An Interview with Full Tilt Poker Professional Andy Bloch

Andy Bloch
Andy Bloch in Full Tilt Poker gear at the 2005 WSOP, Event 3, $1,500 Pot-limit Hold'em - Jun 4 tournament

Andy Bloch holds two degrees from the Massachusetts Institute of Technology and a Law degree from Harvard University. He is famous for being a member of the MIT Blackjack team, but upon taking up poker seriously he advanced rapidly in the game. He has had 3 major tournament victories and 30 major tournament in-the-money finishes, for a total of over $700,000 in tournament poker winnings. Today he represents online poker room Full Tilt Poker.

How long have you been a professional poker player for?

More or less for the last 10 years.

How many WSOP tournaments will you play in this year?

I will play in most of them. So far this year I have played in all but one event.


How is your tournament strategy different now as compared to before the great poker boom?

First of all, poker is poker and your goal is the same. You always have to adjust your strategy to your table. It is harder today to tell the good players from the bad players because many players have at least some experience from playing online or have watched poker on TV. More players today play a loose and aggressive style of play, for me this provides more opportunities to try to trap my opponents. It can be a tricky and dangerous thing to do because you can't always wait until you flop a set in order to trap. I execute trapping with hands as weak as second pair but that doesn't matter as long as you are convinced that your opponent is bluffing.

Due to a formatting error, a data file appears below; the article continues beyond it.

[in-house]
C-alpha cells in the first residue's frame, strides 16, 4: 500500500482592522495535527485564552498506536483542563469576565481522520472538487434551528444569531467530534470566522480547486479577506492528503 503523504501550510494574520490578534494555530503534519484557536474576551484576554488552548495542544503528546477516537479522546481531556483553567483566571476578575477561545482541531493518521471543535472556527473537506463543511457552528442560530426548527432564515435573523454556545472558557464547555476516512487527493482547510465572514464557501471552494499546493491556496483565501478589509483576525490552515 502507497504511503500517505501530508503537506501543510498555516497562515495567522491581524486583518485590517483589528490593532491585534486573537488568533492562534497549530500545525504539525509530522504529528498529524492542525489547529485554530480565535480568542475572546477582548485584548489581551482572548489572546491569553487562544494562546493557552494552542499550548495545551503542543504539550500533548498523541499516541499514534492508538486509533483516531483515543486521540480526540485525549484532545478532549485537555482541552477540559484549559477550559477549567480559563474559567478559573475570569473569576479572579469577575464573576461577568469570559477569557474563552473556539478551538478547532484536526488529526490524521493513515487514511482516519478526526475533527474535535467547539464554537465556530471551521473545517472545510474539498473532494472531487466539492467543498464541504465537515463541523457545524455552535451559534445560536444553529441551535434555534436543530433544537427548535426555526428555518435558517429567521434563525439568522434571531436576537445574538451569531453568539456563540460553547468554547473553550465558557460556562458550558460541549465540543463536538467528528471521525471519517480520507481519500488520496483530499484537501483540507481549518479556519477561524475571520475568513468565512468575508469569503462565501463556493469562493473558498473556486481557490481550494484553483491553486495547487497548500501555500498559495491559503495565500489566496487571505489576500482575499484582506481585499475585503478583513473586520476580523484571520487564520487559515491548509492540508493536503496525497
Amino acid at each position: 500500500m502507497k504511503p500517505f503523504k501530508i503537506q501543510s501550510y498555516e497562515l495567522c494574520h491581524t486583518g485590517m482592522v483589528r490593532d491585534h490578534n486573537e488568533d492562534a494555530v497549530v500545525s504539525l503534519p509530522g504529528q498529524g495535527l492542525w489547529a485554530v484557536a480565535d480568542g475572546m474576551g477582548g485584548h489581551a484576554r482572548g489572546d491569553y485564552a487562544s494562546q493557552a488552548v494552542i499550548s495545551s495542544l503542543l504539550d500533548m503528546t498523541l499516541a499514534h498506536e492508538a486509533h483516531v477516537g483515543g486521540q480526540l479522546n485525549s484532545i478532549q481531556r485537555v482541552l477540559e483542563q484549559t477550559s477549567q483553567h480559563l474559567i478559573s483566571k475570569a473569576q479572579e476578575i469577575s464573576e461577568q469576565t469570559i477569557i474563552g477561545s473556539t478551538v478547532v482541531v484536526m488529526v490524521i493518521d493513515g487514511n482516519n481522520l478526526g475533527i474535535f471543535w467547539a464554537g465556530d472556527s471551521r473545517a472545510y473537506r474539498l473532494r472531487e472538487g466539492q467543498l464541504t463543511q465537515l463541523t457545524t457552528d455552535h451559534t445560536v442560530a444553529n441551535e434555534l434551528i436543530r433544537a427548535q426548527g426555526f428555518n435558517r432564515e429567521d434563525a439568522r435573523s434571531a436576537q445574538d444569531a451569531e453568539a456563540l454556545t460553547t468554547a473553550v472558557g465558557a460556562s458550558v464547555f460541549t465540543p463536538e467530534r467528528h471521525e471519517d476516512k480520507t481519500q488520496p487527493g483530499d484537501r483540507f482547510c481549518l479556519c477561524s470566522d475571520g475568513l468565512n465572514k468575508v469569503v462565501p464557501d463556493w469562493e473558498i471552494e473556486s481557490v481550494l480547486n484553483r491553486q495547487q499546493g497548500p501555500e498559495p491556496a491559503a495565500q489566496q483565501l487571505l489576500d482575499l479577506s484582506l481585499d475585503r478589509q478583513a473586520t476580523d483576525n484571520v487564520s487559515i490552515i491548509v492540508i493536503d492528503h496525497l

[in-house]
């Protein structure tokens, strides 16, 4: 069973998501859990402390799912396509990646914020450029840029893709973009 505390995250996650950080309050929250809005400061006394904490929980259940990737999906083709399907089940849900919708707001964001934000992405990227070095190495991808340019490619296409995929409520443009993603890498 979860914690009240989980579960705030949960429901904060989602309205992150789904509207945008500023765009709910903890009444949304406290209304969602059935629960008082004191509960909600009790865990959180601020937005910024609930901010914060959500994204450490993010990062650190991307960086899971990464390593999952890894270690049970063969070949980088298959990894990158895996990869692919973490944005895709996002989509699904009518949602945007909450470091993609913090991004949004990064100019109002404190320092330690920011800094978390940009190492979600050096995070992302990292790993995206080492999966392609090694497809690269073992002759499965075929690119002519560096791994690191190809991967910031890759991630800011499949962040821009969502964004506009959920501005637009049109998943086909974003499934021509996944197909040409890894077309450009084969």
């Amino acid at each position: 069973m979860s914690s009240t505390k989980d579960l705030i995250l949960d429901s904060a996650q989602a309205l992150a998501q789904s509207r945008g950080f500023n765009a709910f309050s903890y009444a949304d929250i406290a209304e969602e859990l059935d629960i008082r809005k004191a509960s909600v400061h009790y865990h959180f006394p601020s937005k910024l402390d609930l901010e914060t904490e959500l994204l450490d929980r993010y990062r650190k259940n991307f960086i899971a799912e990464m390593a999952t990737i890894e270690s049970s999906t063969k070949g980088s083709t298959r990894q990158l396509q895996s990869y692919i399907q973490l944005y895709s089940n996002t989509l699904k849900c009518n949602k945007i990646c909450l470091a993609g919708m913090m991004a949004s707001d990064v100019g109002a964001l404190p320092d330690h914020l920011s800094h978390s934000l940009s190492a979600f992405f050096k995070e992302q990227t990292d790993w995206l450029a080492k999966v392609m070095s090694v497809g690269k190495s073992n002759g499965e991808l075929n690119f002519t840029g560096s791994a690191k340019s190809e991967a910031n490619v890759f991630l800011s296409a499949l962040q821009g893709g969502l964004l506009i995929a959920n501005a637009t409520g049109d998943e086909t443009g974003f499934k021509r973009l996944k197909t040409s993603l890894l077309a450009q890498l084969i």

How important is it to make televised final tables as opposed to just a final table?

It is very important depending on how important publicity is for you. I estimate that finishing deep in a televised final table is worth something like $50,000-$100,000 or more for most players today.


What do you predict will happen with poker in the future?

I think after this year's World Series of Poker it will slow down a bit. Poker will be regarded more as a sport than gambling, which is the correct way to look at it. The mainstream media will always try to find some negative aspect of the game, such as gambling problems and the like. But the fact is that poker is much better than all government controlled gambling, like lotteries, etc. Poker demands hard work, it's a grind to become a successful poker player and is very much like work in general. Lottery is all about getting lucky, winning big, and not having to work ever again. Also, I think young kids could learn a lot from poker. Poker teaches discipline, continuous evaluation, match skills, logic, etc. which are all tools needed in society today.

Looking at the 2005 World Series of Poker, what would you consider a personal success when its all over?

Well, I want to make some money and make a televised final table. Those are my goals.

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